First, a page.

The attack is particularly serious for Estonia because of its intense reliance on computer networks for government and business. It boasts a ‘paperless government’ and even its elections are held electronically. Indeed, information technology is one of Estonia’s principal strengths – which is why it was able to batten down the hatches so quickly in response to the attack. In late 2006, Estonia even proposed to set up a cyber-defence centre for NATO.

There is nothing very new about cyber-warfare. In 2002 NATO recognized it as a potential threat, declaring an intention to “strengthen our capabilities to defend against cyber attacks”. In the United States, the CIA, the FBI, the Secret Service and the Air Force all have their own anti-cyber-terrorism squads.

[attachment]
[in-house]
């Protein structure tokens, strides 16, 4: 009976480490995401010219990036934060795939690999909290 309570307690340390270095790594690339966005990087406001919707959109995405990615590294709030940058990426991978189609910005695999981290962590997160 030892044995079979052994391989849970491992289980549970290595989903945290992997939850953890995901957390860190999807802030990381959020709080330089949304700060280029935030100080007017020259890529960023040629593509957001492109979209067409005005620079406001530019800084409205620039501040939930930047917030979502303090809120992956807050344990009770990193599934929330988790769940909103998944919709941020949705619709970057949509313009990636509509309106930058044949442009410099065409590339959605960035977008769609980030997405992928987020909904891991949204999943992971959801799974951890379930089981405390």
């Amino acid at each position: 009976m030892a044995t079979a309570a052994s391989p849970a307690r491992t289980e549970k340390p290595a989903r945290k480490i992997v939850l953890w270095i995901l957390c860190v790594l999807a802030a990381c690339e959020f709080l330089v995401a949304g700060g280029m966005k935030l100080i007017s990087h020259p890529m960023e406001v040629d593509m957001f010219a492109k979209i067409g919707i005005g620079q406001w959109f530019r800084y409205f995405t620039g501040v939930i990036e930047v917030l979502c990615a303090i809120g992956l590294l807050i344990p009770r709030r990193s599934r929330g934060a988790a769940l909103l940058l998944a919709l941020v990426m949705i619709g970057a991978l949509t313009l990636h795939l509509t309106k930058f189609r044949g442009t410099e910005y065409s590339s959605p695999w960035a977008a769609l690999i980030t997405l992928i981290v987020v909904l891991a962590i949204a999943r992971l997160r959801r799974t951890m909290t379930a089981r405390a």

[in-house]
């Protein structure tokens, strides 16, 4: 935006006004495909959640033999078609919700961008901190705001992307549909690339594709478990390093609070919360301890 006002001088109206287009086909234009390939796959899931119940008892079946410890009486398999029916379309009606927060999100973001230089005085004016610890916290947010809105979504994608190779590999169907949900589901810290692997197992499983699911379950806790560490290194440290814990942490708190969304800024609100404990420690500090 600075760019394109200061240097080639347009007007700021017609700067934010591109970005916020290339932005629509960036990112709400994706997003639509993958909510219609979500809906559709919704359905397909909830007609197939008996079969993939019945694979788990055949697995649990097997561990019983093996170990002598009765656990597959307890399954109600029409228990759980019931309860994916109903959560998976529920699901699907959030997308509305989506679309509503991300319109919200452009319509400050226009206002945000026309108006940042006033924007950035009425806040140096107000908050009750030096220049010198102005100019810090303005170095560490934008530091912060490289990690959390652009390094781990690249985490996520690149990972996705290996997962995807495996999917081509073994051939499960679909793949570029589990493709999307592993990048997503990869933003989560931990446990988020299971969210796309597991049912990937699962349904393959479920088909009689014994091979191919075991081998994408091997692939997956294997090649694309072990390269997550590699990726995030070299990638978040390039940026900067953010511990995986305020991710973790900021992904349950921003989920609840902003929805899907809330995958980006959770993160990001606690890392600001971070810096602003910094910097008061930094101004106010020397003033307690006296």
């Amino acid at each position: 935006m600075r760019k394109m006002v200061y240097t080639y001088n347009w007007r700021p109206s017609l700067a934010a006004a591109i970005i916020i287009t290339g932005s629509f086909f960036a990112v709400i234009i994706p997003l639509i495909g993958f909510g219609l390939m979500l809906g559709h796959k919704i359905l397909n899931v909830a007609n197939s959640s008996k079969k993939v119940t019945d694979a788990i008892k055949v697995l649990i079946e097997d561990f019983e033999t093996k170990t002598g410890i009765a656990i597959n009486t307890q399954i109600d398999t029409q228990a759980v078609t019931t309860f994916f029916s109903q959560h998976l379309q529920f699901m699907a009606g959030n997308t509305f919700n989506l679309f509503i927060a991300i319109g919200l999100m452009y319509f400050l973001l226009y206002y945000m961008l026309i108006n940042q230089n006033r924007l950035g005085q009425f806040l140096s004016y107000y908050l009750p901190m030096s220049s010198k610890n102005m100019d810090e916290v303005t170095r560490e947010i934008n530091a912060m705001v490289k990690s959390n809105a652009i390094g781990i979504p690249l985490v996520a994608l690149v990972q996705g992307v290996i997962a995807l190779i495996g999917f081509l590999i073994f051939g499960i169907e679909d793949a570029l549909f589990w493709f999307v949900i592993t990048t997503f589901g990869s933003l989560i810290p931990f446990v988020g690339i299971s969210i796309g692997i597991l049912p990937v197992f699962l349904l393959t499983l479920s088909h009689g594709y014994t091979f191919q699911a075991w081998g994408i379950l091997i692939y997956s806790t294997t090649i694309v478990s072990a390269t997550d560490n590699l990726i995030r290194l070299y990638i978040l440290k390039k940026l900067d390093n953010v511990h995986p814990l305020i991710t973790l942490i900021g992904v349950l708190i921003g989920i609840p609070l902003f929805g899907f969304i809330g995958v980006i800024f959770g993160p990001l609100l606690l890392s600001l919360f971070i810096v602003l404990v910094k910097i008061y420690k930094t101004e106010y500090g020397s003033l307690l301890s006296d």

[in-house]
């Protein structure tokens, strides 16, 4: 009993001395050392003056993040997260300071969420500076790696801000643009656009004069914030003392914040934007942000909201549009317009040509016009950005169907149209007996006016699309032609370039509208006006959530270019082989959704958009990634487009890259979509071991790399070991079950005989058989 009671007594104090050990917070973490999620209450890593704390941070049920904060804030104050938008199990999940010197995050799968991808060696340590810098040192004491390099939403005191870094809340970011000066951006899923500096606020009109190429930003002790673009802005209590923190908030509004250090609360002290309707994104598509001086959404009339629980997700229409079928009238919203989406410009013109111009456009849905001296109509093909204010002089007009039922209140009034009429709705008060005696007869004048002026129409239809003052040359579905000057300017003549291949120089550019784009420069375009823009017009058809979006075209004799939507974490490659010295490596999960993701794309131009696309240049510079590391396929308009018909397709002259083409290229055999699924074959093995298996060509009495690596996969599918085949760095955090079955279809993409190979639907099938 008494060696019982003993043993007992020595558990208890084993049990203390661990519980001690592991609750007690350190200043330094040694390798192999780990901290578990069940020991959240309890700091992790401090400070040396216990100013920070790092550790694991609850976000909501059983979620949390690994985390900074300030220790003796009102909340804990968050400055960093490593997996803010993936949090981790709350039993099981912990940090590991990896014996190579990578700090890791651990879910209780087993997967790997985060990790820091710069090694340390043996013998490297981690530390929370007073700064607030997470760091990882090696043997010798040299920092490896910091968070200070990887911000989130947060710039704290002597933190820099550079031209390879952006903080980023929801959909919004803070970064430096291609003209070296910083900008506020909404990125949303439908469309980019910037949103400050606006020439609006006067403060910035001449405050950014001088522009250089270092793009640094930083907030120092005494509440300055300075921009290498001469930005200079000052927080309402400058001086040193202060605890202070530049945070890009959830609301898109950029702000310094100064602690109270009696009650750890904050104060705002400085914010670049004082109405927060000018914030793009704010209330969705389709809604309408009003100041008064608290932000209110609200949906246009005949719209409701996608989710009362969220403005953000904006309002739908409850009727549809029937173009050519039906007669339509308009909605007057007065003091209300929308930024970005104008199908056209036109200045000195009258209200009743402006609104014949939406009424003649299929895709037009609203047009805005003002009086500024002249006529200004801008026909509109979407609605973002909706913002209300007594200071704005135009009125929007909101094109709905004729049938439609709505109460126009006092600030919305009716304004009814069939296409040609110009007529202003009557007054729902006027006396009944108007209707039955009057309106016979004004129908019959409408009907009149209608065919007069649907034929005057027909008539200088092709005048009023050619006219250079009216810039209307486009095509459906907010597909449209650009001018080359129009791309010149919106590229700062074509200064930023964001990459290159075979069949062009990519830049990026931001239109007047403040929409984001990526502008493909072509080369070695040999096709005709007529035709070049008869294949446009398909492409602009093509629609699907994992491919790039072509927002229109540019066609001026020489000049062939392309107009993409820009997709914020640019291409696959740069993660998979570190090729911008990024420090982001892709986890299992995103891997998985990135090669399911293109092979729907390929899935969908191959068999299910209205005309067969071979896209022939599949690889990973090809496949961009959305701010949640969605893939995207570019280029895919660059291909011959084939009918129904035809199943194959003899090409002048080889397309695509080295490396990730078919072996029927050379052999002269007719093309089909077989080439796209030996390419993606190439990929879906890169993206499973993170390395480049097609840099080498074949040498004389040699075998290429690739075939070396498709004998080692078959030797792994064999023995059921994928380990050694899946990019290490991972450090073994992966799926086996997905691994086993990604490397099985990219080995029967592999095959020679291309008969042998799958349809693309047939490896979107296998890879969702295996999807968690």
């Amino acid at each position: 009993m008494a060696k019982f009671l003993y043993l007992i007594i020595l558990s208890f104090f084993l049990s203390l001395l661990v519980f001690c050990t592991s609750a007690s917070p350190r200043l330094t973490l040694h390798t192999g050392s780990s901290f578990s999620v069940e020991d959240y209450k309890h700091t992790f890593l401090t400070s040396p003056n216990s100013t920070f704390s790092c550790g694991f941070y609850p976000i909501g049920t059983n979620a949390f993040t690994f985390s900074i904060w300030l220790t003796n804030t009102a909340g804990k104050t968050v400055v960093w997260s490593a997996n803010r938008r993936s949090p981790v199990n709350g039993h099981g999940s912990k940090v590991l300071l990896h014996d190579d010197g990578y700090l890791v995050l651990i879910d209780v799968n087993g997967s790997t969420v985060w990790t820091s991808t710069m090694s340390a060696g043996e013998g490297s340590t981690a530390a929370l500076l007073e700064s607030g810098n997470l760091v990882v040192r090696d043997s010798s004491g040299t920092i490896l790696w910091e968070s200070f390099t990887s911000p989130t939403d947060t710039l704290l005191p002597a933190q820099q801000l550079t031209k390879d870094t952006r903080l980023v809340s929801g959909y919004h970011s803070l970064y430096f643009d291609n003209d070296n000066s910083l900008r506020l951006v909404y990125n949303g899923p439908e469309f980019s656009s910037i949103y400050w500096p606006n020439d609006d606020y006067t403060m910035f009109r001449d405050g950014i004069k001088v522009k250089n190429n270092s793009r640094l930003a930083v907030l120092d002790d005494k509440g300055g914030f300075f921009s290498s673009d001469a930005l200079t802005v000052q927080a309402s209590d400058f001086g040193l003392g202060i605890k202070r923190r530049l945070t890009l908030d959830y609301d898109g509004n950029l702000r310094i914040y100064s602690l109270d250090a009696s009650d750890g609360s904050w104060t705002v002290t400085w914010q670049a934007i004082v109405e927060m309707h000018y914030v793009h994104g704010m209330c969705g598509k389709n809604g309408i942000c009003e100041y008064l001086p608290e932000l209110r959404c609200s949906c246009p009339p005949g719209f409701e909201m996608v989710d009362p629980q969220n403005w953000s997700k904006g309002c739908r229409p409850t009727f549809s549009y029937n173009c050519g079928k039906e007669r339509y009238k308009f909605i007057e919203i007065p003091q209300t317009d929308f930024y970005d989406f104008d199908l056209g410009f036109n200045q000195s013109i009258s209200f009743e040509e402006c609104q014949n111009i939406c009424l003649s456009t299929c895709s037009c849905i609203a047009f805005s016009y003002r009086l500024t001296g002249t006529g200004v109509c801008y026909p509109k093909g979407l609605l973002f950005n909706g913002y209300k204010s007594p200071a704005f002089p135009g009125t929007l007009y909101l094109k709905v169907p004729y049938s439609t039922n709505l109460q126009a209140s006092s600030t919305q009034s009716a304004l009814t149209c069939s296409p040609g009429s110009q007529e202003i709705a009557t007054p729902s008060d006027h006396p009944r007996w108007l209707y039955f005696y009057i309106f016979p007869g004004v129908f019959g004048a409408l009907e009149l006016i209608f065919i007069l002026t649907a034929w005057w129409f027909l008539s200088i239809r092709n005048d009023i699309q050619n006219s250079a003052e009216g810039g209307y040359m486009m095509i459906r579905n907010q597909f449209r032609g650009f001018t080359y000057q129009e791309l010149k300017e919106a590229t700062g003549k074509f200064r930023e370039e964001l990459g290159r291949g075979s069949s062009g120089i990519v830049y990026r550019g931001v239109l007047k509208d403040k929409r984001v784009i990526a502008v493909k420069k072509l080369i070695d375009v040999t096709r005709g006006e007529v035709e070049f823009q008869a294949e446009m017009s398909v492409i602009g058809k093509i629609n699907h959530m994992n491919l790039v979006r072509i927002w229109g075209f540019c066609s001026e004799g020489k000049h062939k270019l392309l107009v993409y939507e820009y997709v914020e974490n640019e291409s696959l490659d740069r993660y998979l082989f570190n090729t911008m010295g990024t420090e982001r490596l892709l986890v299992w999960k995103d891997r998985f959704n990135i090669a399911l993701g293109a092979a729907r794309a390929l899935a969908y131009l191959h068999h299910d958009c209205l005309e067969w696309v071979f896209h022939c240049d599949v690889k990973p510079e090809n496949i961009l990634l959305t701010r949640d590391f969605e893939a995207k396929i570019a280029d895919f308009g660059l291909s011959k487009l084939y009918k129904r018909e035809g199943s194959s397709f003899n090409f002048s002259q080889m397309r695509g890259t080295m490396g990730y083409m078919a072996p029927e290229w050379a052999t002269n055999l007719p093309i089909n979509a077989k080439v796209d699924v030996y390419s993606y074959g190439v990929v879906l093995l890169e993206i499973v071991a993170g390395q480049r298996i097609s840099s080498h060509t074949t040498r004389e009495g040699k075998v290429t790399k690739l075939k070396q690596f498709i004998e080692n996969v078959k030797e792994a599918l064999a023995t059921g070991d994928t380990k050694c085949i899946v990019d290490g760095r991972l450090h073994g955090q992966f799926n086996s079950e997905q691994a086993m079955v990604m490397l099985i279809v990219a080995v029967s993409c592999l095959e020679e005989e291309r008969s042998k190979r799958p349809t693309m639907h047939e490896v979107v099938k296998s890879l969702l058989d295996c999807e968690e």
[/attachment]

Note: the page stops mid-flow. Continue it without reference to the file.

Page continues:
But most of the considerable attention given to cyber-attack by military and defence experts has so far focused on the threat posed by individual aggressors, from bored teenage hackers to politically motivated terrorists. This raises challenges of how to make the web secure, but does not really pose new questions for international law.

The Estonia case may change that, even if (as it seems) there was no official Russian involvement. Military attacks often now focus on the use of armaments to disable communications infrastructure, and it is hard to see how cyber-attacks are any different. The United Nations Charter declares its intention to prevent ‘acts of aggression’, but doesn’t define what those are — an intentional decision so as not to leave loopholes for aggressors, which now looks all the more shrewd.